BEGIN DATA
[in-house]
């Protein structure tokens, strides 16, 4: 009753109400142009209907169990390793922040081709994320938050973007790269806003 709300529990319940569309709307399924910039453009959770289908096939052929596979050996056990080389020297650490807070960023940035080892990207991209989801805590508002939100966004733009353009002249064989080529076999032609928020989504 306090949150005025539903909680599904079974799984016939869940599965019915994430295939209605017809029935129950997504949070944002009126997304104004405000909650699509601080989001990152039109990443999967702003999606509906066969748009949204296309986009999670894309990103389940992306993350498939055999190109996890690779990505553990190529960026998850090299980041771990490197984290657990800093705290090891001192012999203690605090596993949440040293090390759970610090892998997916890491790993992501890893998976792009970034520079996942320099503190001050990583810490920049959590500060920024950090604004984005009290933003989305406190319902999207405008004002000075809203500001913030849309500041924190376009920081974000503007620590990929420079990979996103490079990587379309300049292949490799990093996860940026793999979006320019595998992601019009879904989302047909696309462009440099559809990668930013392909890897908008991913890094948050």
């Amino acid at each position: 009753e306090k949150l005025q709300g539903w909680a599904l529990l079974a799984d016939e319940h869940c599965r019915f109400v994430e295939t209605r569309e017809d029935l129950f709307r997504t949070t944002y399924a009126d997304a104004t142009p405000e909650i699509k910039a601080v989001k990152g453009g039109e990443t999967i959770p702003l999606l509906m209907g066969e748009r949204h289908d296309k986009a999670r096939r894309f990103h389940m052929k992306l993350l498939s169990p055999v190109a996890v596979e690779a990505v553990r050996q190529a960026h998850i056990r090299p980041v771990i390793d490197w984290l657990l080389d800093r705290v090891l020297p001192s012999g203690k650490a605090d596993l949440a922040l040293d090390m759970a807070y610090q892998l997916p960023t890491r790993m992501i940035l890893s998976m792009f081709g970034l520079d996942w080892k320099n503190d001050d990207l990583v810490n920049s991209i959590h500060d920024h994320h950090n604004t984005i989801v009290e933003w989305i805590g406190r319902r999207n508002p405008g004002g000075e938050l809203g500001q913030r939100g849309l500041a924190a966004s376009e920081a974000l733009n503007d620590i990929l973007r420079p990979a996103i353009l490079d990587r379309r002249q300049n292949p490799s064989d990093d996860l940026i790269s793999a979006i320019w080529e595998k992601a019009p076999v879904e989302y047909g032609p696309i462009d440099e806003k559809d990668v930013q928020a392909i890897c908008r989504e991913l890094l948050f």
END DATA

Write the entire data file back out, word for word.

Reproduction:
[in-house]
């Protein structure tokens, strides 16, 4: 009753109400142009209907169990390793922040081709994320938050973007790269806003 709300529990319940569309709307399924910039453009959770289908096939052929596979050996056990080389020297650490807070960023940035080892990207991209989801805590508002939100966004733009353009002249064989080529076999032609928020989504 306090949150005025539903909680599904079974799984016939869940599965019915994430295939209605017809029935129950997504949070944002009126997304104004405000909650699509601080989001990152039109990443999967702003999606509906066969748009949204296309986009999670894309990103389940992306993350498939055999190109996890690779990505553990190529960026998850090299980041771990490197984290657990800093705290090891001192012999203690605090596993949440040293090390759970610090892998997916890491790993992501890893998976792009970034520079996942320099503190001050990583810490920049959590500060920024950090604004984005009290933003989305406190319902999207405008004002000075809203500001913030849309500041924190376009920081974000503007620590990929420079990979996103490079990587379309300049292949490799990093996860940026793999979006320019595998992601019009879904989302047909696309462009440099559809990668930013392909890897908008991913890094948050």
């Amino acid at each position: 009753e306090k949150l005025q709300g539903w909680a599904l529990l079974a799984d016939e319940h869940c599965r019915f109400v994430e295939t209605r569309e017809d029935l129950f709307r997504t949070t944002y399924a009126d997304a104004t142009p405000e909650i699509k910039a601080v989001k990152g453009g039109e990443t999967i959770p702003l999606l509906m209907g066969e748009r949204h289908d296309k986009a999670r096939r894309f990103h389940m052929k992306l993350l498939s169990p055999v190109a996890v596979e690779a990505v553990r050996q190529a960026h998850i056990r090299p980041v771990i390793d490197w984290l657990l080389d800093r705290v090891l020297p001192s012999g203690k650490a605090d596993l949440a922040l040293d090390m759970a807070y610090q892998l997916p960023t890491r790993m992501i940035l890893s998976m792009f081709g970034l520079d996942w080892k320099n503190d001050d990207l990583v810490n920049s991209i959590h500060d920024h994320h950090n604004t984005i989801v009290e933003w989305i805590g406190r319902r999207n508002p405008g004002g000075e938050l809203g500001q913030r939100g849309l500041a924190a966004s376009e920081a974000l733009n503007d620590i990929l973007r420079p990979a996103i353009l490079d990587r379309r002249q300049n292949p490799s064989d990093d996860l940026i790269s793999a979006i320019w080529e595998k992601a019009p076999v879904e989302y047909g032609p696309i462009d440099e806003k559809d990668v930013q928020a392909i890897c908008r989504e991913l890094l948050f």